Tuesday, February 17, 2009

The Prayer Breakfast

Yesterday, I was notified of a prayer breakfast that is being held here in Iraq for Black History Month. I was then told that they would like me to speak at this thing for 10 - 15 minutes. I warned them to be careful what they ask for because they will surely get it. I highlighted what me speaking in public about faith would mean and I was kept on the list to speak.

I mulled over the concerns of joint prayer services in my head all night and most of today. I have finally agreed to do it. The gospel is not being properly proclaimed where I am at and it seems it would be a greater sin for me to remain silent when given this golden opportunity to say whatever I want to whoever shows up.

This is what I have prepared so far. The event is in 10 days. Any feedback would be helpful.


I begin by reading from the Holy Gospel of St Luke the 10th Chapter:

"And behold, a lawyer stood up to put [Jesus] to the test, saying, "Teacher, what shall I do to inherit eternal life?" He said to him, "What is written in the Law? How do you read it?" And he answered, "You shall love the Lord your God with all your heart and with all your soul and with all your strength and with all your mind, and your neighbor as yourself." And he said to him, "You have answered correctly; do this, and you will live."

But he, desiring to justify himself, said to Jesus, "And who is my neighbor?" Jesus replied, "A man was going down from Jerusalem to Jericho, and he fell among robbers, who stripped him and beat him and departed, leaving him half dead. Now by chance a priest was going down that road, and when he saw him he passed by on the other side. So likewise a Levite, when he came to the place and saw him, passed by on the other side. But a Samaritan, as he journeyed, came to where he was, and when he saw him, he had compassion. He went to him and bound up his wounds, pouring on oil and wine. Then he set him on his own animal and brought him to an inn and took care of him. And the next day he took out two denarii and gave them to the innkeeper, saying, 'Take care of him, and whatever more you spend, I will repay you when I come back.' Which of these three, do you think, proved to be a neighbor to the man who fell among the robbers?" He said, "The one who showed him mercy." And Jesus said to him, "You go, and do likewise."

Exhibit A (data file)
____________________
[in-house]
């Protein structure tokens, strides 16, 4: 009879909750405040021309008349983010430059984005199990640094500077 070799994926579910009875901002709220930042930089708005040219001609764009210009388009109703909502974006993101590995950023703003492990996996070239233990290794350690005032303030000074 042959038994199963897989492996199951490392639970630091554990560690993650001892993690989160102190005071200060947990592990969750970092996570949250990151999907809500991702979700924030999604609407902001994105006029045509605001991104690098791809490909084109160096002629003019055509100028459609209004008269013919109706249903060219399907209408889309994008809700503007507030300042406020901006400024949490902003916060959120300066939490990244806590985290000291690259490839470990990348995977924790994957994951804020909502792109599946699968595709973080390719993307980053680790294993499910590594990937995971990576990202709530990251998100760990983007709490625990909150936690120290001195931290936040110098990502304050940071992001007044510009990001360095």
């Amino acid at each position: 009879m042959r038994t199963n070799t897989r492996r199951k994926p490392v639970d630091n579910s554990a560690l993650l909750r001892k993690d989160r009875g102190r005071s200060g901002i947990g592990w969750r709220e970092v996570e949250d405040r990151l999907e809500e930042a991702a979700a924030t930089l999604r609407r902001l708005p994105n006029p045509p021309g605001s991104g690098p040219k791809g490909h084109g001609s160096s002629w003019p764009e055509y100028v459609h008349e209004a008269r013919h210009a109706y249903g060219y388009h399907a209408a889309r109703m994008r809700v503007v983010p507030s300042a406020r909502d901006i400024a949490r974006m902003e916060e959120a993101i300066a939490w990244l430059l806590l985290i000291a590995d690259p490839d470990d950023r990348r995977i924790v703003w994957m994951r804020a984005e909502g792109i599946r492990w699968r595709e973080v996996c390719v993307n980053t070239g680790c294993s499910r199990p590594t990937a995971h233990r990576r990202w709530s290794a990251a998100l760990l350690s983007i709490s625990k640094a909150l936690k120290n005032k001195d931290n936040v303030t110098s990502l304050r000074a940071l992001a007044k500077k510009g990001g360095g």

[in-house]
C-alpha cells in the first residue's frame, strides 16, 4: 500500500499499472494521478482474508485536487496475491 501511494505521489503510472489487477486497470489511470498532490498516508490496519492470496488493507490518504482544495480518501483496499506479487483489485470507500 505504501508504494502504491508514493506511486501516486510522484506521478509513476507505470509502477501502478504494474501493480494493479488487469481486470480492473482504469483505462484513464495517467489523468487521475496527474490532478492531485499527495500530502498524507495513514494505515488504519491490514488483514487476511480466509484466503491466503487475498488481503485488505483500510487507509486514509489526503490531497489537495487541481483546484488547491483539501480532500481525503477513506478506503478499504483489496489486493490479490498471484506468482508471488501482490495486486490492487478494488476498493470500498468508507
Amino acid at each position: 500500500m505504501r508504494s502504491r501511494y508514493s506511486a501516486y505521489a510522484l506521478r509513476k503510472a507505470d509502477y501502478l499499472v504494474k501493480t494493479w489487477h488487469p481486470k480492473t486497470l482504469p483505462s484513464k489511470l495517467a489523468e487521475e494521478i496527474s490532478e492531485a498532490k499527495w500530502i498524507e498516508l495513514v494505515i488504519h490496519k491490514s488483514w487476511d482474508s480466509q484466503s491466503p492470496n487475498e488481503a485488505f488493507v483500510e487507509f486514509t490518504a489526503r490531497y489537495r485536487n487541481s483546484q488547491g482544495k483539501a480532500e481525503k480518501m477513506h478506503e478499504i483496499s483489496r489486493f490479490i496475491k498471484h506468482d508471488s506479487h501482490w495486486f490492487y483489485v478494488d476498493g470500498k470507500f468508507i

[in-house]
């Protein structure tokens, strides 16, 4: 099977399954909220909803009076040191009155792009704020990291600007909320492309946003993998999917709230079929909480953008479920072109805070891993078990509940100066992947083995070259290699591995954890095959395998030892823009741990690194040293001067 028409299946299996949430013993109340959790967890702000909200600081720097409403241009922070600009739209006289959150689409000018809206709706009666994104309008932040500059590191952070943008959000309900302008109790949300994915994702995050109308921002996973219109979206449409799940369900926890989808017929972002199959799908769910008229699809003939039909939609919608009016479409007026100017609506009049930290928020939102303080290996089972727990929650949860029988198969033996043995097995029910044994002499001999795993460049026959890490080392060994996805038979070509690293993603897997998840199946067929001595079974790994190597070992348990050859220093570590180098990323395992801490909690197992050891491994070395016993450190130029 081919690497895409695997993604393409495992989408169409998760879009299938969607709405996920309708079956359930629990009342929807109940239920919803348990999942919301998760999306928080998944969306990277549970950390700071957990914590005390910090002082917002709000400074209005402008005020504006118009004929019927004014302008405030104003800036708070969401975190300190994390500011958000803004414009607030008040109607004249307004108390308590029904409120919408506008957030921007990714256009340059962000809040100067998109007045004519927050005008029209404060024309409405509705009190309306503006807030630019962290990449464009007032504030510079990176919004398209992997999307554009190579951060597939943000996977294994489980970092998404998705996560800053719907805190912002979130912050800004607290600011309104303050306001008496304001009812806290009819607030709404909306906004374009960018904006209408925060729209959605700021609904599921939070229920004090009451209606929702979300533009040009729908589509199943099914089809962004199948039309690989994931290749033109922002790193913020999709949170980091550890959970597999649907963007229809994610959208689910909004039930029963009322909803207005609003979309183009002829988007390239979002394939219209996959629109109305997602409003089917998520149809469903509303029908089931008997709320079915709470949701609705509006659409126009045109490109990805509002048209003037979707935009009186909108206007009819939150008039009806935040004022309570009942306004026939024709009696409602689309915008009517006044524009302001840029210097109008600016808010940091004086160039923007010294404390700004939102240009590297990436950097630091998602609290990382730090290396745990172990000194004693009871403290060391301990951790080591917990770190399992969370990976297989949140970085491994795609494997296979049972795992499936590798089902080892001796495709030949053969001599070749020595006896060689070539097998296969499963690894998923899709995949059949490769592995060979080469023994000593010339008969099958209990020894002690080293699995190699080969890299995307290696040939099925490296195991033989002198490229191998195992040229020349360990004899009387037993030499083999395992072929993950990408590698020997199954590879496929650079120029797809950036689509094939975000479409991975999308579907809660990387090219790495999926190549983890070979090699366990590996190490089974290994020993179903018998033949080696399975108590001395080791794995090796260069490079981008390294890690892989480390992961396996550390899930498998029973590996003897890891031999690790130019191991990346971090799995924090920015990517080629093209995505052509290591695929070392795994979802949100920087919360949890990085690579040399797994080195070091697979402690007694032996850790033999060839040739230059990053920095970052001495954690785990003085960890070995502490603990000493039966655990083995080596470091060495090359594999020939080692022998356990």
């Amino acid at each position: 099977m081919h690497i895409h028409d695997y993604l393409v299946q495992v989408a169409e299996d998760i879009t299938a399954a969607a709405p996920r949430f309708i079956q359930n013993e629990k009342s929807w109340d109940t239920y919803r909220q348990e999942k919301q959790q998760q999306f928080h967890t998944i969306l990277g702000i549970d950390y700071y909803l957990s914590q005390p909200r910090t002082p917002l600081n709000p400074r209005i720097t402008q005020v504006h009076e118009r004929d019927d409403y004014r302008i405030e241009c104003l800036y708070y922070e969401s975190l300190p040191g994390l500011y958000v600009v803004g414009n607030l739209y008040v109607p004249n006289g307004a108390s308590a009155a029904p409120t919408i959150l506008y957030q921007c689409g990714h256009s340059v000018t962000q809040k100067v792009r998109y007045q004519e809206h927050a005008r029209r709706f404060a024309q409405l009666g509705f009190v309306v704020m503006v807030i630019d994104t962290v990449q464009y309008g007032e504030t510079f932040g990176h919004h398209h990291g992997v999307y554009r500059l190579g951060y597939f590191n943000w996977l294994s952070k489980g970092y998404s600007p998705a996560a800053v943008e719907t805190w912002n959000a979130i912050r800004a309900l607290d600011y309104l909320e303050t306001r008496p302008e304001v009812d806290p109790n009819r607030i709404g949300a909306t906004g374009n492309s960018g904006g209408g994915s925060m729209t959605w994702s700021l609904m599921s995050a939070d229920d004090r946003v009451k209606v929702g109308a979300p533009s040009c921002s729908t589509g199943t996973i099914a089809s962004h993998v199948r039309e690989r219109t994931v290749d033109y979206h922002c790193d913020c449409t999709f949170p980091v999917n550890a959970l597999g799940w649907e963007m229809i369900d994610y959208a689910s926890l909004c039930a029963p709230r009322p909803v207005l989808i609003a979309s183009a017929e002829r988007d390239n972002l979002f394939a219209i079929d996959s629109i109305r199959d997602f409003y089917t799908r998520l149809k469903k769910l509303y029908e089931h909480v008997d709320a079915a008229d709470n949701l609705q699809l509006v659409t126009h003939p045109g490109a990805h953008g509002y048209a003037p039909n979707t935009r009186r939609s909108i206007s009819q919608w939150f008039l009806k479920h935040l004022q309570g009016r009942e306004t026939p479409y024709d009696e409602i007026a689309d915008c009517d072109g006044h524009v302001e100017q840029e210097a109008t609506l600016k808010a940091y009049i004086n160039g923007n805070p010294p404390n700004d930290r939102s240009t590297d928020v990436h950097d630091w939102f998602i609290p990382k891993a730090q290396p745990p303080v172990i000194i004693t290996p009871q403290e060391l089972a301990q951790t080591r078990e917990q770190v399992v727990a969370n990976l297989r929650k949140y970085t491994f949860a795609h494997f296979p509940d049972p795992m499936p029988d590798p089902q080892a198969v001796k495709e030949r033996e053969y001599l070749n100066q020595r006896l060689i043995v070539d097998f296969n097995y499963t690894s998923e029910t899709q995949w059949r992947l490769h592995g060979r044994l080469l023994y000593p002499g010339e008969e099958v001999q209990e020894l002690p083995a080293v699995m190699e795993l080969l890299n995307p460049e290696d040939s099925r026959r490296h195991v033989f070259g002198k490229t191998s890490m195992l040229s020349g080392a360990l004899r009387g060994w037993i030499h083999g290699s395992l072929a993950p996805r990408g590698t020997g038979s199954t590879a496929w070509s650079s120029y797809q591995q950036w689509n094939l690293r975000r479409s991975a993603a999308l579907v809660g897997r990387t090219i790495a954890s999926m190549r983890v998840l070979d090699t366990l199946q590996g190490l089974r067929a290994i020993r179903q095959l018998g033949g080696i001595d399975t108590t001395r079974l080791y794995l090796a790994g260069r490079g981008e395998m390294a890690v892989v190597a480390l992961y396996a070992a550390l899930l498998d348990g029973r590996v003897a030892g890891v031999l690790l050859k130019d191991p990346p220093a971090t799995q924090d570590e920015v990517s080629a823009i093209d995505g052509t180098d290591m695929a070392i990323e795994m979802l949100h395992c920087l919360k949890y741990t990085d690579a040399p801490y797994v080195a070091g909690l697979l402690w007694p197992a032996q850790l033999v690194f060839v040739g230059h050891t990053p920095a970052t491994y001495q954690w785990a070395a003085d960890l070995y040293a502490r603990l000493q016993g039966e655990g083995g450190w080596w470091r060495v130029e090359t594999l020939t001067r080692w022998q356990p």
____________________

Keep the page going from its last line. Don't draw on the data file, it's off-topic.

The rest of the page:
The Gospel of the Lord.

Today, in honor of Black History Month, we assemble together around this meal in memory of the great achievements that African Americans have given to this nation and the entire world. We remember the great abolitionist, Frederick Douglas. We point to great musicians like Miles Davis, astronauts like Ronald McNair, and great war heroes like Medal of Honor recipient 1LT John Fox.

And eventually, the thoughts about these contributions turn to the reason why we had to create this special month in the first place to recognize great events that went unmentioned and unrecognized for far too long. And why are these great men and women and great events only now being added to the common history of all Americans through this special month? The answer is simple: the blight that is racism. Instantly, we are confronted with the evilness of it.

Evil? Of course racism is unfair; maybe even unjust, but should we call it evil? Yes. It is evil make no mistake about it. In modern society we tend to have very fuzzy vision when it comes to evil. We tend to reserve the word for catastrophic events and demonic people who seem to be the devil incarnate. But is that only where evil is found?

There is a popular story about the great poet Maya Angelou who went to a conference in Texas that was called “Facing Evil.” A Soldier got up and spoke about going to war against the Nazi’s and his direct encounter with evil upon witnessing the concentration camps in Europe.